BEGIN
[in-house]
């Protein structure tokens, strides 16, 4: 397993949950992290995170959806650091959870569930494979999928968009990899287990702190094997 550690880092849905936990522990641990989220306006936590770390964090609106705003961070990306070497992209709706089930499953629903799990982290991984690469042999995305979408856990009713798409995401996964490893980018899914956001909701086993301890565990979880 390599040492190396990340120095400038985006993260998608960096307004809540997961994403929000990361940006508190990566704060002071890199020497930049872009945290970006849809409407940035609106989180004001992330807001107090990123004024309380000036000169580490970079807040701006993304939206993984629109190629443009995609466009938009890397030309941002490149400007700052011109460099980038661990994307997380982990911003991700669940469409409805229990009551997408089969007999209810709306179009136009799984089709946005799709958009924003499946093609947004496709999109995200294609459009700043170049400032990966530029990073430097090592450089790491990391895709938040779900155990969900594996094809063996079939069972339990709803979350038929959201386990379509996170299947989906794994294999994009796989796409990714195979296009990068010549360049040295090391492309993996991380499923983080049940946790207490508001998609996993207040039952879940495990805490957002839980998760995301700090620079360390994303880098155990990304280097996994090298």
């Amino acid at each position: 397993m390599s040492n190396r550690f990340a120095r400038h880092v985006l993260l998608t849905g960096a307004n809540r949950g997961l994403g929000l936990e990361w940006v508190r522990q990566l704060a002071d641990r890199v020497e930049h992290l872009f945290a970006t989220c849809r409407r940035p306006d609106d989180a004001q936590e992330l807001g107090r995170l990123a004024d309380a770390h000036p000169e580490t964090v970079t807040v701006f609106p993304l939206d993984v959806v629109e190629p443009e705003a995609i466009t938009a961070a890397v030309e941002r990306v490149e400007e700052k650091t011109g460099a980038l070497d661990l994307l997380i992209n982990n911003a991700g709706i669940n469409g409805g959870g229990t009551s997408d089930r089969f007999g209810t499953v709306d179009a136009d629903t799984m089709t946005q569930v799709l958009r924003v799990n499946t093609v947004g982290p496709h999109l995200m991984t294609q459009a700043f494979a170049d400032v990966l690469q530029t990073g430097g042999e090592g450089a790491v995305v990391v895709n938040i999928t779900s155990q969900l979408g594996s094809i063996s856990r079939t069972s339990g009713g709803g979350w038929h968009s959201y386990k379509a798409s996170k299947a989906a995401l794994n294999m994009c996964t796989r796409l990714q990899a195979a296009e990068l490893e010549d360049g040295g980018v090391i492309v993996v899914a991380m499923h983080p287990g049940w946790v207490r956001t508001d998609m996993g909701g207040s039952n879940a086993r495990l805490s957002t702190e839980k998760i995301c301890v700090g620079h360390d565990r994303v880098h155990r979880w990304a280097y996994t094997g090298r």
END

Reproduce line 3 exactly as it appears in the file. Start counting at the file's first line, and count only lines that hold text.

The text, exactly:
């Amino acid at each position: 397993m390599s040492n190396r550690f990340a120095r400038h880092v985006l993260l998608t849905g960096a307004n809540r949950g997961l994403g929000l936990e990361w940006v508190r522990q990566l704060a002071d641990r890199v020497e930049h992290l872009f945290a970006t989220c849809r409407r940035p306006d609106d989180a004001q936590e992330l807001g107090r995170l990123a004024d309380a770390h000036p000169e580490t964090v970079t807040v701006f609106p993304l939206d993984v959806v629109e190629p443009e705003a995609i466009t938009a961070a890397v030309e941002r990306v490149e400007e700052k650091t011109g460099a980038l070497d661990l994307l997380i992209n982990n911003a991700g709706i669940n469409g409805g959870g229990t009551s997408d089930r089969f007999g209810t499953v709306d179009a136009d629903t799984m089709t946005q569930v799709l958009r924003v799990n499946t093609v947004g982290p496709h999109l995200m991984t294609q459009a700043f494979a170049d400032v990966l690469q530029t990073g430097g042999e090592g450089a790491v995305v990391v895709n938040i999928t779900s155990q969900l979408g594996s094809i063996s856990r079939t069972s339990g009713g709803g979350w038929h968009s959201y386990k379509a798409s996170k299947a989906a995401l794994n294999m994009c996964t796989r796409l990714q990899a195979a296009e990068l490893e010549d360049g040295g980018v090391i492309v993996v899914a991380m499923h983080p287990g049940w946790v207490r956001t508001d998609m996993g909701g207040s039952n879940a086993r495990l805490s957002t702190e839980k998760i995301c301890v700090g620079h360390d565990r994303v880098h155990r979880w990304a280097y996994t094997g090298r």